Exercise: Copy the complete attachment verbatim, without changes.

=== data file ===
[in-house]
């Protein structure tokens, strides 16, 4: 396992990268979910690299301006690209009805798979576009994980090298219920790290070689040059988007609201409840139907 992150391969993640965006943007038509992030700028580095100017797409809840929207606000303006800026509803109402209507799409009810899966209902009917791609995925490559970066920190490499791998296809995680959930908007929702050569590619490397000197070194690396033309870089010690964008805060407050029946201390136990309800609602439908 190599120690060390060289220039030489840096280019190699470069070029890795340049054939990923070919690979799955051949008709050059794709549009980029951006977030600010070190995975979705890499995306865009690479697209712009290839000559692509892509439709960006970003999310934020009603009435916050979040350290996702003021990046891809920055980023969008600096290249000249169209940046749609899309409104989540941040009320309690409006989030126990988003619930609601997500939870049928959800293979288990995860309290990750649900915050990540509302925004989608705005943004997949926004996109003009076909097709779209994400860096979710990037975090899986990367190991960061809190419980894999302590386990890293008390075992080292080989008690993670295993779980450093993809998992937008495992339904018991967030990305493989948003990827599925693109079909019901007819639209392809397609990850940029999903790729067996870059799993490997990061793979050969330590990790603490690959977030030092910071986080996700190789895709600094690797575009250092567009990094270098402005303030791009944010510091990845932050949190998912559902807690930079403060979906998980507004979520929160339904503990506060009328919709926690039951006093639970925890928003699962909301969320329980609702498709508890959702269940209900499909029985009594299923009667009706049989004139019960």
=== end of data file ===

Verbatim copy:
[in-house]
């Protein structure tokens, strides 16, 4: 396992990268979910690299301006690209009805798979576009994980090298219920790290070689040059988007609201409840139907 992150391969993640965006943007038509992030700028580095100017797409809840929207606000303006800026509803109402209507799409009810899966209902009917791609995925490559970066920190490499791998296809995680959930908007929702050569590619490397000197070194690396033309870089010690964008805060407050029946201390136990309800609602439908 190599120690060390060289220039030489840096280019190699470069070029890795340049054939990923070919690979799955051949008709050059794709549009980029951006977030600010070190995975979705890499995306865009690479697209712009290839000559692509892509439709960006970003999310934020009603009435916050979040350290996702003021990046891809920055980023969008600096290249000249169209940046749609899309409104989540941040009320309690409006989030126990988003619930609601997500939870049928959800293979288990995860309290990750649900915050990540509302925004989608705005943004997949926004996109003009076909097709779209994400860096979710990037975090899986990367190991960061809190419980894999302590386990890293008390075992080292080989008690993670295993779980450093993809998992937008495992339904018991967030990305493989948003990827599925693109079909019901007819639209392809397609990850940029999903790729067996870059799993490997990061793979050969330590990790603490690959977030030092910071986080996700190789895709600094690797575009250092567009990094270098402005303030791009944010510091990845932050949190998912559902807690930079403060979906998980507004979520929160339904503990506060009328919709926690039951006093639970925890928003699962909301969320329980609702498709508890959702269940209900499909029985009594299923009667009706049989004139019960």